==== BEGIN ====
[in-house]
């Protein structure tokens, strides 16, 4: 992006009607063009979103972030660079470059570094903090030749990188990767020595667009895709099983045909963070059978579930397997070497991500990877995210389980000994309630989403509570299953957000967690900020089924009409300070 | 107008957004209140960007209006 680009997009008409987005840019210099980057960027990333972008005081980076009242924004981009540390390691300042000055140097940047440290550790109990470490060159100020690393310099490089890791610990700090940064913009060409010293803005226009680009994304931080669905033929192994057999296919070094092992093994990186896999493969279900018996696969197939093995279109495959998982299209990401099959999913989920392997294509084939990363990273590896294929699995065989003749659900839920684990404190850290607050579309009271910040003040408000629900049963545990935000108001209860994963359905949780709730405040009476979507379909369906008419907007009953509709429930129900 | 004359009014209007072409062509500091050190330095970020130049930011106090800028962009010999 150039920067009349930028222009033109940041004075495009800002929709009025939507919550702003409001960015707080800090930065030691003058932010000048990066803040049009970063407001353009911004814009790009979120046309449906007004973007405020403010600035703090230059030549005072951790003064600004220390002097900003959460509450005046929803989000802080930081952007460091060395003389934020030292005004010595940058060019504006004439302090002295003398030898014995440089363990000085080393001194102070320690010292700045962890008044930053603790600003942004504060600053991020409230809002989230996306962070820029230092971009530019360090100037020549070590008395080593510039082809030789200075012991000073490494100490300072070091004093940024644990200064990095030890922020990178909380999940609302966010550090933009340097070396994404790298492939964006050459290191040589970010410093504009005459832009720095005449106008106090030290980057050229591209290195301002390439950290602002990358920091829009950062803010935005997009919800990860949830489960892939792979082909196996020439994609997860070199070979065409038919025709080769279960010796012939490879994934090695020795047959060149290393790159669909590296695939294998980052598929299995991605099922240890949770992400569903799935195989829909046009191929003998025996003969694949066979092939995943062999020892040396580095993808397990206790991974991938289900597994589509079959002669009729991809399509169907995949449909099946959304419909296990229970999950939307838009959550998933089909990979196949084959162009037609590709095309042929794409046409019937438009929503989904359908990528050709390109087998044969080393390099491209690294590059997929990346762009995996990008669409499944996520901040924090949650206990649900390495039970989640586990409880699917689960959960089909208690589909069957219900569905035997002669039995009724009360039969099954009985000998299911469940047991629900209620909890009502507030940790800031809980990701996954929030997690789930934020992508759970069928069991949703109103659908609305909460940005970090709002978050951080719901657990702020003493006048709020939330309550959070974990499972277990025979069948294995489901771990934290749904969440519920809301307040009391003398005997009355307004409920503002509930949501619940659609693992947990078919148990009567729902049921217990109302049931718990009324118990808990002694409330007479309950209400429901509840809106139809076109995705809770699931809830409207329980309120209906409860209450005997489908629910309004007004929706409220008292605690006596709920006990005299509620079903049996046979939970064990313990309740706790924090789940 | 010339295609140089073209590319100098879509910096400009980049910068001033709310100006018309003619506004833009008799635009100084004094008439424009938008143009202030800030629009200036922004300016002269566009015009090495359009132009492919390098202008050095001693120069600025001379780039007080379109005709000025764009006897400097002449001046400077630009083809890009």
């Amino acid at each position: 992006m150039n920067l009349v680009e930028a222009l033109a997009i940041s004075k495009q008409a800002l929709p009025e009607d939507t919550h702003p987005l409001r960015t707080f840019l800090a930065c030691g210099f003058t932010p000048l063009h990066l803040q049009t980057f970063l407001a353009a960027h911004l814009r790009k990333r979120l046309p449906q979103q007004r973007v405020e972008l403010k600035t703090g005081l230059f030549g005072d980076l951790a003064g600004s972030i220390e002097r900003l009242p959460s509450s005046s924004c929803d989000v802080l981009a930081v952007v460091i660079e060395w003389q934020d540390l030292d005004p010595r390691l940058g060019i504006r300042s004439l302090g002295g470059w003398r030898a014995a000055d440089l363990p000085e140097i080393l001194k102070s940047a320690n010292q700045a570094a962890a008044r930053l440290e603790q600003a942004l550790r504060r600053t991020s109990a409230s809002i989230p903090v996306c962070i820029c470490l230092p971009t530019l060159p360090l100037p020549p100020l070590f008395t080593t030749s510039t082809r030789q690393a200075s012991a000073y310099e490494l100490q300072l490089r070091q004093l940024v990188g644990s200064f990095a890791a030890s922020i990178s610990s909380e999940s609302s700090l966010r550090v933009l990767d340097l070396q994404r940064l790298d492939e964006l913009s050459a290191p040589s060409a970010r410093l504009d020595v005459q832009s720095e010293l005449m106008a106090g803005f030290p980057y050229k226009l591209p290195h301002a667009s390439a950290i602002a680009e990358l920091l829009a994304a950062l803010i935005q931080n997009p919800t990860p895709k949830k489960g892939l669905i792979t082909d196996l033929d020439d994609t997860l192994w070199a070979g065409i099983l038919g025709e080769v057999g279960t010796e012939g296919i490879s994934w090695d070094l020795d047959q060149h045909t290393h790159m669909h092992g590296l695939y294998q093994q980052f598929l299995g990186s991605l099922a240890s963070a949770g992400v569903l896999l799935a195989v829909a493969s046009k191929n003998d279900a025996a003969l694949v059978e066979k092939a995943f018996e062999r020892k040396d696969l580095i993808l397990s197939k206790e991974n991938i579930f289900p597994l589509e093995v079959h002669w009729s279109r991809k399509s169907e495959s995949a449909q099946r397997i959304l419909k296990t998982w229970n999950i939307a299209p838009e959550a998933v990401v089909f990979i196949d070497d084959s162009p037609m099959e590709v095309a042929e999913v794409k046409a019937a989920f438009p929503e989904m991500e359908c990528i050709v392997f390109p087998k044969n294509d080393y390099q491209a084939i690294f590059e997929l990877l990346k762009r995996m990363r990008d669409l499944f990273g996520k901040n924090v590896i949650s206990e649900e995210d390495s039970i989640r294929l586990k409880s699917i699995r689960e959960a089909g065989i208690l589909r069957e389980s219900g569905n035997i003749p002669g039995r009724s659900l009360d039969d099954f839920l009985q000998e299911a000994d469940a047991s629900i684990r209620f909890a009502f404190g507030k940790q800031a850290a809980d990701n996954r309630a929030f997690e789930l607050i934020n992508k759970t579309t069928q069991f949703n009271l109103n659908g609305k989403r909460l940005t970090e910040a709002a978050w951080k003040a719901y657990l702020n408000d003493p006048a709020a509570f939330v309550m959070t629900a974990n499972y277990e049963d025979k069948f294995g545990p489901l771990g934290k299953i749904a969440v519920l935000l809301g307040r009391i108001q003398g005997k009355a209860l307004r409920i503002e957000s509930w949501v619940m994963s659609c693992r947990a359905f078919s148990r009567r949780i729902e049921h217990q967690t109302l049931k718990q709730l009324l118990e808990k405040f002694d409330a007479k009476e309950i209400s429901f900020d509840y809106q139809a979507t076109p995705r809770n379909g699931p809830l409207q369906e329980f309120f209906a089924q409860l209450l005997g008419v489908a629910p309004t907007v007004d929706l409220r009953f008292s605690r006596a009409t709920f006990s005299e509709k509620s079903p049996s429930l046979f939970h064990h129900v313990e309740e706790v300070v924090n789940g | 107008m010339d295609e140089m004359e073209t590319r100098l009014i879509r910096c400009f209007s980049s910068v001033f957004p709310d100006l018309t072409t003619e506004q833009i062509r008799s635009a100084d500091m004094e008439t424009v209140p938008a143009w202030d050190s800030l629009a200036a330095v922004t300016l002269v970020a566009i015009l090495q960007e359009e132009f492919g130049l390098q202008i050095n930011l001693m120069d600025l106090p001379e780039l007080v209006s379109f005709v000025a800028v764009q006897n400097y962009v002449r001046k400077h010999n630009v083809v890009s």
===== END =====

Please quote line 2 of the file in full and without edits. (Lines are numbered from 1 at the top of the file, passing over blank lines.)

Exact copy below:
């Protein structure tokens, strides 16, 4: 992006009607063009979103972030660079470059570094903090030749990188990767020595667009895709099983045909963070059978579930397997070497991500990877995210389980000994309630989403509570299953957000967690900020089924009409300070 | 107008957004209140960007209006 680009997009008409987005840019210099980057960027990333972008005081980076009242924004981009540390390691300042000055140097940047440290550790109990470490060159100020690393310099490089890791610990700090940064913009060409010293803005226009680009994304931080669905033929192994057999296919070094092992093994990186896999493969279900018996696969197939093995279109495959998982299209990401099959999913989920392997294509084939990363990273590896294929699995065989003749659900839920684990404190850290607050579309009271910040003040408000629900049963545990935000108001209860994963359905949780709730405040009476979507379909369906008419907007009953509709429930129900 | 004359009014209007072409062509500091050190330095970020130049930011106090800028962009010999 150039920067009349930028222009033109940041004075495009800002929709009025939507919550702003409001960015707080800090930065030691003058932010000048990066803040049009970063407001353009911004814009790009979120046309449906007004973007405020403010600035703090230059030549005072951790003064600004220390002097900003959460509450005046929803989000802080930081952007460091060395003389934020030292005004010595940058060019504006004439302090002295003398030898014995440089363990000085080393001194102070320690010292700045962890008044930053603790600003942004504060600053991020409230809002989230996306962070820029230092971009530019360090100037020549070590008395080593510039082809030789200075012991000073490494100490300072070091004093940024644990200064990095030890922020990178909380999940609302966010550090933009340097070396994404790298492939964006050459290191040589970010410093504009005459832009720095005449106008106090030290980057050229591209290195301002390439950290602002990358920091829009950062803010935005997009919800990860949830489960892939792979082909196996020439994609997860070199070979065409038919025709080769279960010796012939490879994934090695020795047959060149290393790159669909590296695939294998980052598929299995991605099922240890949770992400569903799935195989829909046009191929003998025996003969694949066979092939995943062999020892040396580095993808397990206790991974991938289900597994589509079959002669009729991809399509169907995949449909099946959304419909296990229970999950939307838009959550998933089909990979196949084959162009037609590709095309042929794409046409019937438009929503989904359908990528050709390109087998044969080393390099491209690294590059997929990346762009995996990008669409499944996520901040924090949650206990649900390495039970989640586990409880699917689960959960089909208690589909069957219900569905035997002669039995009724009360039969099954009985000998299911469940047991629900209620909890009502507030940790800031809980990701996954929030997690789930934020992508759970069928069991949703109103659908609305909460940005970090709002978050951080719901657990702020003493006048709020939330309550959070974990499972277990025979069948294995489901771990934290749904969440519920809301307040009391003398005997009355307004409920503002509930949501619940659609693992947990078919148990009567729902049921217990109302049931718990009324118990808990002694409330007479309950209400429901509840809106139809076109995705809770699931809830409207329980309120209906409860209450005997489908629910309004007004929706409220008292605690006596709920006990005299509620079903049996046979939970064990313990309740706790924090789940 | 010339295609140089073209590319100098879509910096400009980049910068001033709310100006018309003619506004833009008799635009100084004094008439424009938008143009202030800030629009200036922004300016002269566009015009090495359009132009492919390098202008050095001693120069600025001379780039007080379109005709000025764009006897400097002449001046400077630009083809890009």